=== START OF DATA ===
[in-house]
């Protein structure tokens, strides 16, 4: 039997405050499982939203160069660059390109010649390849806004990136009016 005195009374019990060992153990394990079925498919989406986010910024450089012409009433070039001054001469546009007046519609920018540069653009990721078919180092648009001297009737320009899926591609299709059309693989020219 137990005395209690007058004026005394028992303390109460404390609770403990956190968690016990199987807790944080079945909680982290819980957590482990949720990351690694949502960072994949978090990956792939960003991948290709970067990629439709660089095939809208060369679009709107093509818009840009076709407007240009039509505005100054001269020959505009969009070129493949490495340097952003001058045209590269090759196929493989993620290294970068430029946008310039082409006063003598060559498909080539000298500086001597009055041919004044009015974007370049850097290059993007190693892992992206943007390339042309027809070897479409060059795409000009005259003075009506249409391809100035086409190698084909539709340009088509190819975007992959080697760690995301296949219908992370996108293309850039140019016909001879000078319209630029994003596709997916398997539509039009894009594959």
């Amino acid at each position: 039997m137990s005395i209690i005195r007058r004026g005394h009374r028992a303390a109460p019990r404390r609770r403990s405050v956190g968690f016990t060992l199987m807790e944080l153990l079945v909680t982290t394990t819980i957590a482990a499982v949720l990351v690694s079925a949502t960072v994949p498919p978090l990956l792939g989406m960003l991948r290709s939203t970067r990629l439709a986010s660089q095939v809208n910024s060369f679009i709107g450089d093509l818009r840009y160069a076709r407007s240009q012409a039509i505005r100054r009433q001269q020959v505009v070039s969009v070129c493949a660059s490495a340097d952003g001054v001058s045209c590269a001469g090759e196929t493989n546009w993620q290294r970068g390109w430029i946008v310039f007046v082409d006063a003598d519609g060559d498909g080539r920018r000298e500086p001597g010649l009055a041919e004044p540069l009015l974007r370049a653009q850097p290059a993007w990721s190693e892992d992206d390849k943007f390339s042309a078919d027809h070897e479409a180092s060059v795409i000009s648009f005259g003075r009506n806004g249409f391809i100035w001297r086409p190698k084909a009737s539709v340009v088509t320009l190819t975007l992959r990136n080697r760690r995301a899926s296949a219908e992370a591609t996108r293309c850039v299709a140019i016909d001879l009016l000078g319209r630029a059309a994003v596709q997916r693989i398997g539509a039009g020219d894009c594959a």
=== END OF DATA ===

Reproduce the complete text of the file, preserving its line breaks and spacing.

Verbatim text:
[in-house]
């Protein structure tokens, strides 16, 4: 039997405050499982939203160069660059390109010649390849806004990136009016 005195009374019990060992153990394990079925498919989406986010910024450089012409009433070039001054001469546009007046519609920018540069653009990721078919180092648009001297009737320009899926591609299709059309693989020219 137990005395209690007058004026005394028992303390109460404390609770403990956190968690016990199987807790944080079945909680982290819980957590482990949720990351690694949502960072994949978090990956792939960003991948290709970067990629439709660089095939809208060369679009709107093509818009840009076709407007240009039509505005100054001269020959505009969009070129493949490495340097952003001058045209590269090759196929493989993620290294970068430029946008310039082409006063003598060559498909080539000298500086001597009055041919004044009015974007370049850097290059993007190693892992992206943007390339042309027809070897479409060059795409000009005259003075009506249409391809100035086409190698084909539709340009088509190819975007992959080697760690995301296949219908992370996108293309850039140019016909001879000078319209630029994003596709997916398997539509039009894009594959």
């Amino acid at each position: 039997m137990s005395i209690i005195r007058r004026g005394h009374r028992a303390a109460p019990r404390r609770r403990s405050v956190g968690f016990t060992l199987m807790e944080l153990l079945v909680t982290t394990t819980i957590a482990a499982v949720l990351v690694s079925a949502t960072v994949p498919p978090l990956l792939g989406m960003l991948r290709s939203t970067r990629l439709a986010s660089q095939v809208n910024s060369f679009i709107g450089d093509l818009r840009y160069a076709r407007s240009q012409a039509i505005r100054r009433q001269q020959v505009v070039s969009v070129c493949a660059s490495a340097d952003g001054v001058s045209c590269a001469g090759e196929t493989n546009w993620q290294r970068g390109w430029i946008v310039f007046v082409d006063a003598d519609g060559d498909g080539r920018r000298e500086p001597g010649l009055a041919e004044p540069l009015l974007r370049a653009q850097p290059a993007w990721s190693e892992d992206d390849k943007f390339s042309a078919d027809h070897e479409a180092s060059v795409i000009s648009f005259g003075r009506n806004g249409f391809i100035w001297r086409p190698k084909a009737s539709v340009v088509t320009l190819t975007l992959r990136n080697r760690r995301a899926s296949a219908e992370a591609t996108r293309c850039v299709a140019i016909d001879l009016l000078g319209r630029a059309a994003v596709q997916r693989i398997g539509a039009g020219d894009c594959a």